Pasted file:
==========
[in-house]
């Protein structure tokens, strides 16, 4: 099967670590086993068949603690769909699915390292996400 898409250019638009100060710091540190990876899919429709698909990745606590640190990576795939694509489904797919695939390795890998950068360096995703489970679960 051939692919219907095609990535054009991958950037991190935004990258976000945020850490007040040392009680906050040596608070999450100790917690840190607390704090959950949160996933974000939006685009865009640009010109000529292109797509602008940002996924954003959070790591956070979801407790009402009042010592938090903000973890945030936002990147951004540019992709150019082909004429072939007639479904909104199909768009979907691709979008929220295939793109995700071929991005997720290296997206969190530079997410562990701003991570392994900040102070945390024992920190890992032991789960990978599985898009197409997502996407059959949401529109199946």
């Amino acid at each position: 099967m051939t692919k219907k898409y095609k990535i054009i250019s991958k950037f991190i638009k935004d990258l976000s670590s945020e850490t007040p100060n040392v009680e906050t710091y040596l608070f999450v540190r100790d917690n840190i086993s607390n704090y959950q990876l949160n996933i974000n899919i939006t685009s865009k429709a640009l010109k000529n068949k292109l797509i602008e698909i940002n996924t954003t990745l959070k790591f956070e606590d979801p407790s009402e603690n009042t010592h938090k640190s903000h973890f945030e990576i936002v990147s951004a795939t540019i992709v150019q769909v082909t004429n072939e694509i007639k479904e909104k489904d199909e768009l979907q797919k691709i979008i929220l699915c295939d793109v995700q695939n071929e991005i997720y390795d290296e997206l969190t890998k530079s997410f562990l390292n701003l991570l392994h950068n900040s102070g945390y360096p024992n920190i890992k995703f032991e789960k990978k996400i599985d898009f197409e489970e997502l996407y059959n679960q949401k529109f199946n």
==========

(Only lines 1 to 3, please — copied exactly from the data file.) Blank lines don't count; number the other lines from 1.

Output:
[in-house]
């Protein structure tokens, strides 16, 4: 099967670590086993068949603690769909699915390292996400 898409250019638009100060710091540190990876899919429709698909990745606590640190990576795939694509489904797919695939390795890998950068360096995703489970679960 051939692919219907095609990535054009991958950037991190935004990258976000945020850490007040040392009680906050040596608070999450100790917690840190607390704090959950949160996933974000939006685009865009640009010109000529292109797509602008940002996924954003959070790591956070979801407790009402009042010592938090903000973890945030936002990147951004540019992709150019082909004429072939007639479904909104199909768009979907691709979008929220295939793109995700071929991005997720290296997206969190530079997410562990701003991570392994900040102070945390024992920190890992032991789960990978599985898009197409997502996407059959949401529109199946």
């Amino acid at each position: 099967m051939t692919k219907k898409y095609k990535i054009i250019s991958k950037f991190i638009k935004d990258l976000s670590s945020e850490t007040p100060n040392v009680e906050t710091y040596l608070f999450v540190r100790d917690n840190i086993s607390n704090y959950q990876l949160n996933i974000n899919i939006t685009s865009k429709a640009l010109k000529n068949k292109l797509i602008e698909i940002n996924t954003t990745l959070k790591f956070e606590d979801p407790s009402e603690n009042t010592h938090k640190s903000h973890f945030e990576i936002v990147s951004a795939t540019i992709v150019q769909v082909t004429n072939e694509i007639k479904e909104k489904d199909e768009l979907q797919k691709i979008i929220l699915c295939d793109v995700q695939n071929e991005i997720y390795d290296e997206l969190t890998k530079s997410f562990l390292n701003l991570l392994h950068n900040s102070g945390y360096p024992n920190i890992k995703f032991e789960k990978k996400i599985d898009f197409e489970e997502l996407y059959n679960q949401k529109f199946n």